A Drone May See You



It’s not a bird.  It’s a drone.  Chances are that’s it’s just another thing that will be soon be part of your life.

One flew over the Lazy Bee lawn recently filming a wedding ceremony.  Years ago, drones were common nearby as they flew through our valley sent by the government to film who knew what.

Data produced by these vision-system sensors is enormous.  There’s also ultrasonic listening, vibration, rain, light and other radar sensors, too.

In August a news source announced that the U.S. Secret Service was planning to test a special unmanned aerial device to track our President.  Those custom drones use a 360-degree camera to send secure data back to operators through a tether.

Drones provided security for the Boston Marathon this year four years after the terror attack to give law enforcement the perspective over crowds.

Cyphy Works, a Boston company, is putting drones on the battlefield to save lives of soldiers and civilians.

In Australia, a company called LittleRipper will monitor beaches for sharks because their views are superior to humans.

Drones are super-snoopers.  Discreet, inexpensive, upgraded easily, or switched out for maintenance, they can be tethered to a power source and stay aloft for days.

They offer solutions for law enforcement at prisons, asset protection, firefighting, border surveillance and special ops. operators.

I’ll never have one, but, then again, I didn’t think I’d ever have or use a smart phone or computer.  Once you have one, you wonder how did you ever lived without such a device.

How could you put a drone to work?  Hum.  For instance, if you were a detective, wouldn’t it be easier to work from home instead of collecting data from a car or up in a tree.  Maybe there will be a drone for attachment to a car to see where it goes.

(Thanks to PhotoPin for the above picture of a drone coming in for a landing.)


Sam’s a Hero

cow stuck in mud

Sam Fisher runs cattle nearby in the valley.  Once in a while there might come from that area their contented sounds.  But, early the other morning, cries of a cow in trouble pierced the air with its desperate pleas.

Was it a cow, or, it was it a cougar having a love feast?

No, it was one of Sam’s cows and Sam was head to toe covered in mud.  He and his wife and their parents who were visiting had struggled to push, pull and tug to try to get a 750 pound cow out of the mud from sodden, hidden spring.

Sam is a practical country farmer.  He ran to find boards.  Somehow he got them under the cow’s feet so she could get some “purchase” as he called it.  This is a good trick on it’s own if you can figure out how to do this under a terrified heavy animal.pulling out old carThanks to PHOTOPIN for this photo.  It depicts how tough some jobs might be for those of us who choose to live in the country.  Unfortunately, there were no pix taken of Sam or the cow.  We wonder: How did he manage get under the cow to put the boards under her huge feet without either hurting himself, or, getting both of them deeper in the mud?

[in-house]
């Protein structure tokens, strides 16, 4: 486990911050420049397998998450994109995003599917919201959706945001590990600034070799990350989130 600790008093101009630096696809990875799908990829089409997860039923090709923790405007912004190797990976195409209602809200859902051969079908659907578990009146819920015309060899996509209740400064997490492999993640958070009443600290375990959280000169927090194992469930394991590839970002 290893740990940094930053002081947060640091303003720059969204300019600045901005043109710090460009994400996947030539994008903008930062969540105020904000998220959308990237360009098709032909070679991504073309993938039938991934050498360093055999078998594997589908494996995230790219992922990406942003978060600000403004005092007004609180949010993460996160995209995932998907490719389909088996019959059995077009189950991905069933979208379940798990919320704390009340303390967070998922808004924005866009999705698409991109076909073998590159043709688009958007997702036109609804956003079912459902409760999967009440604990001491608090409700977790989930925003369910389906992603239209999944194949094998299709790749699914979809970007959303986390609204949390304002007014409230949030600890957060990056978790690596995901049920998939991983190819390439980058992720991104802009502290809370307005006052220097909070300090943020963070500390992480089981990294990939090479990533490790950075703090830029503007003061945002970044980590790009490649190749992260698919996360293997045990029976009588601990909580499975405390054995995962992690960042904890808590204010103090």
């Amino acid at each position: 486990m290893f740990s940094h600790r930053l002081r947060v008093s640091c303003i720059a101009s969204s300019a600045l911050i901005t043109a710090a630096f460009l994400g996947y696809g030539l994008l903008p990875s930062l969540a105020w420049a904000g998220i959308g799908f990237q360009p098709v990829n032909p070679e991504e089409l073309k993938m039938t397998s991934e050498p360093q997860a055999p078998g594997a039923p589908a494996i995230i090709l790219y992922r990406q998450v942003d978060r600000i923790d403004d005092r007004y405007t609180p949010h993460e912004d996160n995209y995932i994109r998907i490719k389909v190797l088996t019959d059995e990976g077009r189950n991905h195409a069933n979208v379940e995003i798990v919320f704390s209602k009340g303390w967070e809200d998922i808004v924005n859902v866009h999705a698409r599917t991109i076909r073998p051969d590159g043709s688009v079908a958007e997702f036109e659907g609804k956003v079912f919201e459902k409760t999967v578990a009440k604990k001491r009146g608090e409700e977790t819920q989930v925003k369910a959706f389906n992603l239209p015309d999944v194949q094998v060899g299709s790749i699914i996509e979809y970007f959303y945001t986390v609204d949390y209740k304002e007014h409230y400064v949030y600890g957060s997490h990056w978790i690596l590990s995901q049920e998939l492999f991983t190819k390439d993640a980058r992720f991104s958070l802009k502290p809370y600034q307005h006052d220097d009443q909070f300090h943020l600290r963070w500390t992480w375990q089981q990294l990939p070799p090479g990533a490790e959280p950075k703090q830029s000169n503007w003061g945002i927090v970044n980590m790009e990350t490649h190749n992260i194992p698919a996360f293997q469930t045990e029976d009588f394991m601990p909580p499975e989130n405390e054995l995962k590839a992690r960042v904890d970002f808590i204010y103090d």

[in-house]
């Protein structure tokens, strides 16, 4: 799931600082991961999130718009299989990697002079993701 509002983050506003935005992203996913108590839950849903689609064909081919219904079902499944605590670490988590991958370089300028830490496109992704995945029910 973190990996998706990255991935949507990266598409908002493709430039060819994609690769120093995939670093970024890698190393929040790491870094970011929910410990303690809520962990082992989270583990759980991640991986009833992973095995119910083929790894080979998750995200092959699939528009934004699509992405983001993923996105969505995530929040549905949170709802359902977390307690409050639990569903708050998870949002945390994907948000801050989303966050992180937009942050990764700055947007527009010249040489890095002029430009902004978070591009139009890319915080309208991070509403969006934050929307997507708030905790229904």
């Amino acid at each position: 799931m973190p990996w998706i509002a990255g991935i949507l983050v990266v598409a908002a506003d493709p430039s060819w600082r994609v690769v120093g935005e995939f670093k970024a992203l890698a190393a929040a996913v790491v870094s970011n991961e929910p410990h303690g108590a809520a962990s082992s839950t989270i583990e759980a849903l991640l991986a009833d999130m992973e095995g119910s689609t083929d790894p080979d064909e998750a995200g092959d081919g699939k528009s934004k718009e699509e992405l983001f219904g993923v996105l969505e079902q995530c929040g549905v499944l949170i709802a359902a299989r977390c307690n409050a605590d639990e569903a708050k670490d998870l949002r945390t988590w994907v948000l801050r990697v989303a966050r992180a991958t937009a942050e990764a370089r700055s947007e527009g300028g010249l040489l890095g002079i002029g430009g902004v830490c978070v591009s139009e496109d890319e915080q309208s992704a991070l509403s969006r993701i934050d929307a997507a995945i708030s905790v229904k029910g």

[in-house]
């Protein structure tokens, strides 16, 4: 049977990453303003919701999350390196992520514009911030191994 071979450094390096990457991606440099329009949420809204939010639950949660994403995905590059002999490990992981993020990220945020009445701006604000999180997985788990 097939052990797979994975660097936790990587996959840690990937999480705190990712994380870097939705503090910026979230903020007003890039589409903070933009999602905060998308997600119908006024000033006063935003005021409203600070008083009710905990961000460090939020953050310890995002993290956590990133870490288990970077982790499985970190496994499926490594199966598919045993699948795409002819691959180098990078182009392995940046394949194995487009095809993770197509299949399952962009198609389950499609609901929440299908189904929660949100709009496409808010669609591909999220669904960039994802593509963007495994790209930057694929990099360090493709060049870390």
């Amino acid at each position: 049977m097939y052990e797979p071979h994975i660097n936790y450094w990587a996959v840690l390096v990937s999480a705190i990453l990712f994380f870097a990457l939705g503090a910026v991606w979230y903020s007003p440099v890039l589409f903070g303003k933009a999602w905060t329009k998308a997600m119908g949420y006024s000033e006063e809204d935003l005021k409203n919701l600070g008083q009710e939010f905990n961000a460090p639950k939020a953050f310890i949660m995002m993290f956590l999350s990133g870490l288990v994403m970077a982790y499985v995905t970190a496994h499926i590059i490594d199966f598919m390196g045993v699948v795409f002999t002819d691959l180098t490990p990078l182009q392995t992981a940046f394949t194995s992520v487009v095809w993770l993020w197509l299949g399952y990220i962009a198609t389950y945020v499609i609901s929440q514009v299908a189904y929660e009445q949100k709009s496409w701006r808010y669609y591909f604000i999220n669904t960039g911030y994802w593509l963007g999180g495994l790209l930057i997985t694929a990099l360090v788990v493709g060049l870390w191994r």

An Expensive Hobby

Marlin fishing tournament

I know a guy who’s fishing; for the biggest White Marlin he can find l00 miles out in the Atlantic Ocean this week.

Oh, Porter Stansberry won’t be fishing alone.  He’ll have a professional team with him.  They’ve have won twice before competing in the white Marlin Open, the World’s most expensive fishing tournament every August in Ocean City, Maryland.

He’s an investment guru.  He wouldn’t waste money.  Perhaps he thinks he can win three million dollars in prize money when he brings the biggest fish to one of the tourney weigh stations where it will be weighed not once but four times.

“Obviously,” he tells me and others, “this is an expensive hobby.  It’s done in the big deep water canyons off the east coast.  That means the biggest and faster boats are required just to get to the fishing grounds.  Most of the winning teams have come from the professional fishermen from North Carolina.

“While you could get lucky on your own, it’s far more likely that a professional crew will win the big money.  Entrance wagers cost more than $50,000, plus there’s the cost of fuel, the crew, and gear.  This year more boats than ever are entering, some 400 instead of the normal 300.”

I wonder if the Marlin Open Tournament is catching on if more boats than ever are in the contest.  Or, is this contest something like marathon dance contests once were in the Great Depression, just specialty events in their time period.

However, Porter is a savvy investor.  He’s dedicated and has been practicing.  He and his crew were just out fishing in the Washington Canyon and caught five white marlins and a one-ton tuna.

You can follow the action this week by following TWO SONS on his community page on Facebook.  (And, thanks to Photo Pin for the above photo.)

Sweet Handwriting


A document written by hand comes rarely these days.  Other than a handwritten greeting in a Christmas card, can you recall the last time you received a letter written by hand?

Last week my brother, Joseph Packey, took the time and made a special effort to let me know he was thinking about me.  His two-page letter came so unexpectedly that I know I’ll remember the joy it brought when I saw his hand writing.

“Something has been bothering me for years now,” he wrote.  “Maybe you can help me out.   When Dad came home on Friday, he would leave you and me and brother Jack a one-dollar bill for our allowance.  Who got the extra quarter?

“Not much going on here in Los Angeles.  It’s been too hot to go outside.  Luckily we have A/C.  We put it in two years ago.  Prior to that a fan or two was enough.  Each year the temperatures get worse and worse.

“Our main activity is playing cards.  Jan and I each play bridge two times a week.  Jan and I play pinochle, gin, bridge and Kings in the Corner.  We watch a lot of movies with Netflix with both streaming and individual selections.”

E-mail may be fast and more efficient, but it can’t show the person’s handwriting.  And, that’s the key to communication: handwriting.  Because you can’t disguise it!

Admit it.  The first thing you really that notice of  is a person’s handwriting.  Subconsciously or not, you do.   The sad thing is that your penmanship suffers if not used regularly.  Brother Joe’s writing appeared the same as always.  Not a bit shaky, fine-tuned really.

Even sadder is the fact that grade school children aren’t learning to write cursive.  If a grandparent sends a gift with a handwritten note, they can’t read it.  It’s become a foreign language.  To them handwriting appears something like Chinese art or Egyptian hieroglyphs.

If you happen upon an old letter or a recipe written by hand, you remember the person and feel closer to them.

Technology has made the handwritten letter a thing of the past just like many fine things which have disappeared: ironed shirts, aprons, fine china and silver, antiques, and line-washed dish towels.

(Thanks Photo Pin for another fine photo!)


God at the Box Office

Movie Wizard of Oz

The film “Passengers” was reviewed in a novel way when Pastor Andy showed clips during services at the Church of the Nazarene in Colville, WA.